“There is no evidence of association with deeper brines or long-range migration of these compounds to the shallow aquifers” concludes the new study, which was published in the highly prestigious Proceedings of the National Academy of Science. The study, the largest of its kind, sampled 64 private water wells near fracking sites to determine if they could be contaminated by fracking fluids.

    “[The chemicals] are likely not a threat to human health,” said Brian Drollette, the study’s first author who is a chemical and environmental engineering graduate student.

    The Yale researchers found essentially no contamination in well water, and the amounts they did detect were hundreds or thousands of times smaller than can be detected by commercial labs.

    The Yale study also bolsters findings made by the Environmental Protection Agency earlier this year that “did not find that [fracking techniques] have led to widespread, systemic impacts on drinking water resources in the United States” from fracking.

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    Alternative Energy

    Lynas reports solid first quarter

    Despite low commodity prices, rare earths miner Lynas has achieved a strong first financial quarter. The ASX-listed company reported on Wednesday that stable production output, consistently high-quality end-product and efficient cost and cash management had been key contributors to the company generating A$1.3-million in free cash flow for the three months to September 30, despite rare earth prices dropping to historic lows.

    Lynas produced 3 171 t of ready-for-sale rare earths during the quarter, which was in line with guidance, and included 968 t of neodymium praseodymium. With production now stable, Lynas has focused on the quality of its cerium and lanthanum products and has made strides in improving quality output. This, the company said, would allow Lynas to serve new customers with higher-quality specifications. 

    The company sold 2 691 t of rare earth oxides in the three months under revieew, compared with the 2 353 t sold in the previous quarter. Sales revenue for the quarter reached A$46.2-million, down from the A$51.9-million achieved in the previous quarter. 

    Meanwhile, recovery rates improved at both the Mt Weld and Lynas Advanced Materials Plant, in Malaysia, and, along with the increased throughput, led to a reduced unit cost of production. Lynas said that continuing to reduce the cost of production was essential to mitigating the effects of the current low market prices.
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    Cheap natural gas from U.S. shale claimed another victim this week.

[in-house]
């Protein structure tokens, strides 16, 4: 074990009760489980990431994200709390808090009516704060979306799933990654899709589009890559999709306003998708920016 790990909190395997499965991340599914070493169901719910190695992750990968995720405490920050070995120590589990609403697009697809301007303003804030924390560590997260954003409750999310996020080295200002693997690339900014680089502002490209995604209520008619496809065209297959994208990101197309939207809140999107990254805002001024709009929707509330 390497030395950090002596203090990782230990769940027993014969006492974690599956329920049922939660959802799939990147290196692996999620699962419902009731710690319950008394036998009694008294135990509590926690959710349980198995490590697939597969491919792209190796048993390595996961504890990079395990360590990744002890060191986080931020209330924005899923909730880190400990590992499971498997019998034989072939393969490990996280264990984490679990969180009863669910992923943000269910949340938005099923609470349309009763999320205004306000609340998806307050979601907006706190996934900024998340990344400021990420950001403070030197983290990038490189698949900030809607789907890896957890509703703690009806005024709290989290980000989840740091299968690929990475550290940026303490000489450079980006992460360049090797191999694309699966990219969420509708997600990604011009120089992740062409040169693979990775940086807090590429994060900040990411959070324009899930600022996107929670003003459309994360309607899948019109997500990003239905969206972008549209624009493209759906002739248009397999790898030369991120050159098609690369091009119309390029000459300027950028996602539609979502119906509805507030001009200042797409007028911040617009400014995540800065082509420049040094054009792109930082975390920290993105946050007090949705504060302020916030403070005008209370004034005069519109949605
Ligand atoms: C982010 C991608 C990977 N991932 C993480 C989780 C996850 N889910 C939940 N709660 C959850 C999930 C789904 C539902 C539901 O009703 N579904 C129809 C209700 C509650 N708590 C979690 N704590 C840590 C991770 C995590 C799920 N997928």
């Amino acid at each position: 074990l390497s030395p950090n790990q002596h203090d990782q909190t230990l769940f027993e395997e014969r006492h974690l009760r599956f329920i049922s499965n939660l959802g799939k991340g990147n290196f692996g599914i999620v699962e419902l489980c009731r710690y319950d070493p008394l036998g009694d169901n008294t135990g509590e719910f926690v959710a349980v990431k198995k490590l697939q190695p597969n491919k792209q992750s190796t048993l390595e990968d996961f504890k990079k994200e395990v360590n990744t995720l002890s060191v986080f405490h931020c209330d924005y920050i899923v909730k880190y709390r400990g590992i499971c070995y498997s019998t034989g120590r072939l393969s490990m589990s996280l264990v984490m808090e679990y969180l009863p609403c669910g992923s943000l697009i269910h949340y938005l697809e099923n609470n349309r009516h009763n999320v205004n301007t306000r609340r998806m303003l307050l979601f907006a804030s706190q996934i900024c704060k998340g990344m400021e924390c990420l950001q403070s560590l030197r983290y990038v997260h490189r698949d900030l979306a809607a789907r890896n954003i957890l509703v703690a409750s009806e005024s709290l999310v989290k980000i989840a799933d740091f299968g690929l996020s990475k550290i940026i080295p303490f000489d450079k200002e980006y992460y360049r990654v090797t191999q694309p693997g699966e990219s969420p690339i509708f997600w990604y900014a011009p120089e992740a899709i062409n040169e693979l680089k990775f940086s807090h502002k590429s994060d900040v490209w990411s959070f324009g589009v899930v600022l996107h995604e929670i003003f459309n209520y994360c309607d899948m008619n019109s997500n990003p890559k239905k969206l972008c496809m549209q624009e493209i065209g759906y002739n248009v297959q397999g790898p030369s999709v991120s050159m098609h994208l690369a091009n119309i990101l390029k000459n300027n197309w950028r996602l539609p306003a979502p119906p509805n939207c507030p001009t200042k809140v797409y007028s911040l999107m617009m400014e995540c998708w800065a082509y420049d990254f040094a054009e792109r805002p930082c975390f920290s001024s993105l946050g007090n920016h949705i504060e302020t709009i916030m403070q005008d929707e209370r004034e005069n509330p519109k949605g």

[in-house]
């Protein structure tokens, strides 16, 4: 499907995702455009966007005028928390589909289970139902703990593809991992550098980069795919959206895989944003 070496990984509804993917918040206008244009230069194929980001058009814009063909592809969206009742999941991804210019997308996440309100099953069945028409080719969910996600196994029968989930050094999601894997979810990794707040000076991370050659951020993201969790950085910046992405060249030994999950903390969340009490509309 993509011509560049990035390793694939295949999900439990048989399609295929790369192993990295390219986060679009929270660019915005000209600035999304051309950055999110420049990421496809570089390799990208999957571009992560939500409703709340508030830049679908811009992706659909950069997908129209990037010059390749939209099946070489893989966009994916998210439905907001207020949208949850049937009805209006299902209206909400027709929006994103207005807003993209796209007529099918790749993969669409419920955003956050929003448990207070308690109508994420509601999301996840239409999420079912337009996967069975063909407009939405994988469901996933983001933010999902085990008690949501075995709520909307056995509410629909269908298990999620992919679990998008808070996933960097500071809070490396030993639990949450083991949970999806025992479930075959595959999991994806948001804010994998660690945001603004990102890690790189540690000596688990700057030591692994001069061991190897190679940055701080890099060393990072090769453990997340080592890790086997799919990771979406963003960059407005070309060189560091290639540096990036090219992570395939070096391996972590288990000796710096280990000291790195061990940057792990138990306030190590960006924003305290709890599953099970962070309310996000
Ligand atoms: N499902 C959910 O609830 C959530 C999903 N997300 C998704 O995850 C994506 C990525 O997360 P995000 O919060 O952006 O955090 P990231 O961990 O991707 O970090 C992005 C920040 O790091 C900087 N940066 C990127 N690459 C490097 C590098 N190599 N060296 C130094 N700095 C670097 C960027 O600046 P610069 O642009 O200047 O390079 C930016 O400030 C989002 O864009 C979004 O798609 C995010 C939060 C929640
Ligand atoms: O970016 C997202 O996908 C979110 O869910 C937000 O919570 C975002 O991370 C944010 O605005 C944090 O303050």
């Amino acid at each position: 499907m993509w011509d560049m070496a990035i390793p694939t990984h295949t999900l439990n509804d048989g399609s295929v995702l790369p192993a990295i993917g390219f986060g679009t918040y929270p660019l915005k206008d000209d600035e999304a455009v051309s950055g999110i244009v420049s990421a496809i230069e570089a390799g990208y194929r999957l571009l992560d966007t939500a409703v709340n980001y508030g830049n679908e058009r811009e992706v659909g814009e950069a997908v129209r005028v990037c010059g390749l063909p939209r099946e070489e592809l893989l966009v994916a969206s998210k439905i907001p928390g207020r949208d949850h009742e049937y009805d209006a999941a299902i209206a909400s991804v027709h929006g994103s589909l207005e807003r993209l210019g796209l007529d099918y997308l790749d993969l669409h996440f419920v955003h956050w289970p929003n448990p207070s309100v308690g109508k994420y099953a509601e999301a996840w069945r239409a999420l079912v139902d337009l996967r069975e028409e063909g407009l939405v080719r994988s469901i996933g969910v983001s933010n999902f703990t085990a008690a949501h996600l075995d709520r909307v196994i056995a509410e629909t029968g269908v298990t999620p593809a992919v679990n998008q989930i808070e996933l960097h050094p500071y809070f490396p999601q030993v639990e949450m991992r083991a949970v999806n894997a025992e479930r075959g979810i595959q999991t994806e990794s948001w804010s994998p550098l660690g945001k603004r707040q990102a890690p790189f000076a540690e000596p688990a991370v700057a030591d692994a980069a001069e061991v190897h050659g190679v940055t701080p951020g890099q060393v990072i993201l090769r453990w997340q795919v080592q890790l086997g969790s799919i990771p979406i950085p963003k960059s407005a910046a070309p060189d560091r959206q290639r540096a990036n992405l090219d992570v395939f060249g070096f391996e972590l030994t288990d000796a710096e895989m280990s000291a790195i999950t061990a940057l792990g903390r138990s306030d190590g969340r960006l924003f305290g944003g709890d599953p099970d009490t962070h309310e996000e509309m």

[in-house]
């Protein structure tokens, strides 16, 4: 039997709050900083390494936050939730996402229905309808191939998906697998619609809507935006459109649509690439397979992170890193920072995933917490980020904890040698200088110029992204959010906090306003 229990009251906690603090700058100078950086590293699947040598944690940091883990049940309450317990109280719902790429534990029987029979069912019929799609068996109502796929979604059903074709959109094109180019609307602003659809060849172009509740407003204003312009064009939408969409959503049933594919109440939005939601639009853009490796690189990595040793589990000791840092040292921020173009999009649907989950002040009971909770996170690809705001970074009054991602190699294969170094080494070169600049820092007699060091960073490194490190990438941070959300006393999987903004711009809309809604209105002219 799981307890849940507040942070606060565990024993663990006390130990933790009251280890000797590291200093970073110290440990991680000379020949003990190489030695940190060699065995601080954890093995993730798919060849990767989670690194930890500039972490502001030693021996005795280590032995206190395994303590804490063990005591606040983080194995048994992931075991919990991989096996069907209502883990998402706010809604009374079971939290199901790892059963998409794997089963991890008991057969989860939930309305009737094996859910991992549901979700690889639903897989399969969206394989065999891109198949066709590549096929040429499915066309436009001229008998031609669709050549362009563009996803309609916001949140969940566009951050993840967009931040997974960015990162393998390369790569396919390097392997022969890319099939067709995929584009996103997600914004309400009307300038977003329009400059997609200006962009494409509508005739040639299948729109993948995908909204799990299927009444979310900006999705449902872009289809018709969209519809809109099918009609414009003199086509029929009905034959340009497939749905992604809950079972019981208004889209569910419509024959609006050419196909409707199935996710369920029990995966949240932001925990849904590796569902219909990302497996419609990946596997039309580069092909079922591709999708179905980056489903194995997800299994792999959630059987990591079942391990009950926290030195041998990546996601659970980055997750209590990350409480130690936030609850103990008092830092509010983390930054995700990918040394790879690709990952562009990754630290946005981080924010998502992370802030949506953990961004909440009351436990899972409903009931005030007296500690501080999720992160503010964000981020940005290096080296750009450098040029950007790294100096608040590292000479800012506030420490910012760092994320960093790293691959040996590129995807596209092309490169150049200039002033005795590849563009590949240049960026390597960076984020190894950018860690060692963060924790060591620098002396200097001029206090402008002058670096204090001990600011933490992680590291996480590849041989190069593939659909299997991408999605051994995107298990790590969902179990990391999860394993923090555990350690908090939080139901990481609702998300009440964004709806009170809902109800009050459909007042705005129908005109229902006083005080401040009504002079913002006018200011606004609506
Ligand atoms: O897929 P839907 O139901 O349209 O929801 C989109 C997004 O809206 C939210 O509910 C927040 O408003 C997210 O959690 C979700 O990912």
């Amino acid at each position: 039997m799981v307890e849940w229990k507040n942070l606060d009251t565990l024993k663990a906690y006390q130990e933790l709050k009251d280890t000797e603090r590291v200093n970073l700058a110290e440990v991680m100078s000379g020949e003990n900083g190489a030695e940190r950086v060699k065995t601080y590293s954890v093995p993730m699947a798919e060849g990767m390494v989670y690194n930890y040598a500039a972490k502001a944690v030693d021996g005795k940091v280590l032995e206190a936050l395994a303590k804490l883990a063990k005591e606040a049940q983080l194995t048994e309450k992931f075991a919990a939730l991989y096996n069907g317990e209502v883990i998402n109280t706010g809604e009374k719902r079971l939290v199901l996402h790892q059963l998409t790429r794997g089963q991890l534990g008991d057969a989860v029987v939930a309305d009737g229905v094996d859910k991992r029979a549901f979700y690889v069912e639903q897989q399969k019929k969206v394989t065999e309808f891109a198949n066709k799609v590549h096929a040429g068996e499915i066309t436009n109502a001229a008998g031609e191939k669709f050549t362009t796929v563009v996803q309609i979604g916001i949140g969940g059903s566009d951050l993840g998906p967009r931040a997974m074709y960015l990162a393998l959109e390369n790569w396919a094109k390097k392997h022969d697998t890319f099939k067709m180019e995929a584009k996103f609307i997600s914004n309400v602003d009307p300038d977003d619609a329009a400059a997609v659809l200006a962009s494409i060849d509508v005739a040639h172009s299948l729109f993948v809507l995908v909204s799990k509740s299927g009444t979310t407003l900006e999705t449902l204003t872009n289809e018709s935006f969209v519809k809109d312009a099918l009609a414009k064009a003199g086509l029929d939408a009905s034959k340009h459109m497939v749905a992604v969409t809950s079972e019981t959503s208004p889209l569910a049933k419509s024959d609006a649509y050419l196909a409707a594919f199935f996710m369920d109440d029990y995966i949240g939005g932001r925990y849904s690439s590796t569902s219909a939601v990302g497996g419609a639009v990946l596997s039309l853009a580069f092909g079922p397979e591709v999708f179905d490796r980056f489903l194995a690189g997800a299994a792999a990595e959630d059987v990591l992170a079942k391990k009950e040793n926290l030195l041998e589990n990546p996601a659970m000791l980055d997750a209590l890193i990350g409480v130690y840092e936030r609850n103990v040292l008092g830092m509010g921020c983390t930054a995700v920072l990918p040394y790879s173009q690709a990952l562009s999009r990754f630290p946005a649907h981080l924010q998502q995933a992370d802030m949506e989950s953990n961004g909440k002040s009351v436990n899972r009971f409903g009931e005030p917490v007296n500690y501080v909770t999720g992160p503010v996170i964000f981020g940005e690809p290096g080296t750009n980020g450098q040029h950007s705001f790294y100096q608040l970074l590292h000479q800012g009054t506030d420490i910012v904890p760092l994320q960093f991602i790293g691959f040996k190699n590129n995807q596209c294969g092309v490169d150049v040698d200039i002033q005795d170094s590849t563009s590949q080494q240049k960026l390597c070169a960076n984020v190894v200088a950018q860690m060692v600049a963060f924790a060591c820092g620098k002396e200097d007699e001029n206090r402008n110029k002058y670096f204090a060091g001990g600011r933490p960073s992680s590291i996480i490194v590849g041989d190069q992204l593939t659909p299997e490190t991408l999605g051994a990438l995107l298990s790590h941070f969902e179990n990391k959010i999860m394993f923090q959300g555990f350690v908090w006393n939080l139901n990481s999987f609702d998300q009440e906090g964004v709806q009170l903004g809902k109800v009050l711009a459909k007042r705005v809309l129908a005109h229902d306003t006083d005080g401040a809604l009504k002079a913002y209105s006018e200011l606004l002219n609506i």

Entergy, a large integrated utility specializing in nuclear power, announced that it will be shutting down its Pilgrim Nuclear Power Station in 2019, citing “poor market conditions, reduced revenues and increased operational costs.”

    The Pilgrim plant, located in Plymouth, Massachusetts, has a capacity of 680 megawatts, enough power to supply 600,000 homes in New England with electricity. However, the power plant has been undercut by cheap natural gas, as New England increasingly ties into shale gas from the Marcellus Basin in Pennsylvania.

    Cheap gas is putting downward pressure on wholesale power prices, pushing them down to $10 per megawatt hour, levels that are unprofitable for the Pilgrim plant. Entergy blamed flaws in electricity markets, which policymakers have failed to address. For example, nuclear power provides baseload power, 24 hours per day, and is low-carbon. That should theoretically make the plant a key part of the region’s climate change strategy. But since there is no price on carbon, the Entergy plant is not compensated for providing clean energy.

    And with an eye on cheap natural gas, the region is supporting the expansion of natural gas pipelines to increase access to the fuel, with the intention of sourcing a larger share of the region’s electricity supply from natural gas.
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    Precious Metals

    Gold breaks out

    Gold breaks out

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    Base Metals

    Vedanta raises prospect of more copper cuts

    Vedanta Resources raised the prospect of further cuts in copper production from its Zambia-based Konkola Copper Mines (KCM).

    "If copper prices remain low and we see further constraints on power availability that will put some copper production at risk," said Tom Albanese, CEO of Vedanta. He was commenting on the sidelines of the Joburg Indaba mining conference.

    On October 2, KCM said it would send an additional 148 workers on forced leave, owing to weak copper prices and power shortages. This follows some 133 employees who were asked to stay away from work while KCM reviewed operations.